There is an old Zig Ziglar quote that says: “The top salesperson in the organization probably missed more sales than 90% of the sales people on the team, but they also made more calls than the others made.” As motivational as this can be, it sounds more like something a sales rep would say to get out from administrative work, such as adding data to your CRM system.

This is something that sales managers have dealt with time and again. Data input, crunching numbers, reporting and the like are deemed as secondary tasks that only keep sales reps from doing their actual jobs, which is to sell.

Arguably a sentiment shared by a lot of sales professionals, it is best articulated in a comment to CBS News Geoffrey James’ question regarding the sales process. BNET member “dawngio” wrote:

“I agree that customer information needs to be accessible and kept up to date for the benefit of both sides. On the downside however, sometimes a company will institute what is euphemistically being called a ‘Sales Process’ comprised mostly of some expensive CRM software… to ‘make the sales process more efficient’ which, in my experience, only leads to two things….

“1. It sets up an environment of Big Brother micromanagement. Reps (especially good ones) HATE to be micromanaged. Will it weed out the ones who are not making the minimum or quality calls? Yes, but it will also tick off the best reps and decrease their productivity managing minutiae instead of doing what they do best, which is SELL.

“2. It is not likely to provide Management with the data for analysis that they were hopeful of when purchasing the magic CRM system – Garbage in, Garbage Out – the reps will input what management wants to hear whether it is reality or not. (Sorry, CRM Sales Reps, but I’ve been doing this for a ‘lotta years).”

The article and comment came out in 2008. And, while a lot has happened in CRM technology’s decade, attitudes and sentiments don’t always follow.

The State of Sales Productivity

In 2015, Docurated conducted a survey among 127 marketing and sales executives regarding sales productivity.

It found that many believe their reps to spend only up to a third of their time doing actual sales. The rest is spent looking up or creating usable content (31 percent) and administrative work, such as updating the CRM system and reporting (20 percent).

Despite these findings, many of these executives still hold sales productivity as the top driver for reaching new revenue targets (79 percent). And, they are actually investing in tools that are supposed to improve this. Companies typically spend around $24,000 per person, in bids for better productivity. A gap lies in investing in tools that actually measure their progress, with 49 percent of respondents having zero to limited productivity measuring capabilities.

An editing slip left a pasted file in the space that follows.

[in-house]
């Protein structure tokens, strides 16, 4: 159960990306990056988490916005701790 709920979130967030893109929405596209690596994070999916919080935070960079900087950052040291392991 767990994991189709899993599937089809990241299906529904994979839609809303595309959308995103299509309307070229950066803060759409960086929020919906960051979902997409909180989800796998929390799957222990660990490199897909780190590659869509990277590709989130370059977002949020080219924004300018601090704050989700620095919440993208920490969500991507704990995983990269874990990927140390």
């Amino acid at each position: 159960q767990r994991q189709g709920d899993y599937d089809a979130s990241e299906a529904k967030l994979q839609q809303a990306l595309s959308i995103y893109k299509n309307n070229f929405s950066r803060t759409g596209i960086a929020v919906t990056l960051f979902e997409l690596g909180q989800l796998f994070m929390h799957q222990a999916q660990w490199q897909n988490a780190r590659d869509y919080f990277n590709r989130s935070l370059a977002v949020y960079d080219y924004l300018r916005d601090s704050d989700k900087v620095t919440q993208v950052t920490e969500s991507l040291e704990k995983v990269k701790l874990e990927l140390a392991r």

Where Does This Leave CRM?

All this puts CRM in limbo.

On one hand, your CRM system is central to your sales operations. It is a technology that has matured through the past decade, and is no longer a glorified rolodex. This is true across CRM products, from enterprise-scale to even lower end options.

With CRM, you get a gamut of advanced features, such as opportunity and contact management, integration with third party applications, and comprehensive communications across different channels, such as email and social media. When it comes to improving sales productivity, it is one of your crucial tools.

However, on the other hand, it is still an investment from which a good number of companies fail to get a return. In the worst cases, some have even lost money on their CRM system, which can run up to $8.2 million per year. Studies point to ‘bad data’ as the cause.

How Do You Solve a Problem like Bad Data

“Garbage data in, garbage results out. Whether you do inbound or outbound marketing, the quality of your database and lists has a huge impact on your results.” – MECLABS Executive Director Brian Carroll

Experian, a business services company, conducted a 2013 survey of multinational companies and found that 91 percent were beset by data errors. These errors include incomplete, inaccurate and duplicate data.

Within a small sector of a company, such data errors may seem negligible – something you can just ignore. However, when this data travels through a multinational company’s massive hierarchy, its damage becomes massive, as well.

Remember too that bad data is one of the top contributors to your sales team’s performance. It could lead to missed opportunities and inefficient sales processes. It could also be the observed trade-off. After all, your CRM system is a good thing. But, it remains a tool that you need to use properly if you want to reap its benefits.

The Costs of Bad Data

There are several possible causes of bad data. This includes:

  • Human error
  • Faulty communication among stakeholders
  • Faulty management strategies
  • Lack of relevant data

If you are to make the most of your CRM system investment and improve sales productivity, alleviating these causes is crucial.

Flawed business intelligence: Forecasting and reporting using bad data will skew the results. Your executives then have to base decisions on flawed intelligence reports, which defeats the point of having these reports in the first place.

Faulty sales and marketing automation: A lot of the automated work – such as follow-ups and marketing campaigns – depends on having a reliable database of contacts. With bad data, you end up using your automation and sending content to wrong format email addresses and the like.

Increased frontline errors: Your customers might also witness bad data-driven errors, such as wrong product pricing, wrong customer information and faulty loyalty incentive programs. This is a turn-off, at the very least. You might also end up losing customers.

Wasted opportunities and time: 77 percent of the respondent companies in the Experian survey claim to have fallen short of their targets because of inaccurate data. They missed opportunities, and underperformed in sales and other aspects of their operations. In the long run, they miss out on the expected returns from their CRM investment.

Fixing Bad Data

The first step to fixing bad data problems is to keep yourself from putting blame on anyone in particular. Bad data is an organizational fault, so responsibility is not just on one person or team. In the same way, addressing bad data is an organizational responsibility too. Here are a few basic steps to take: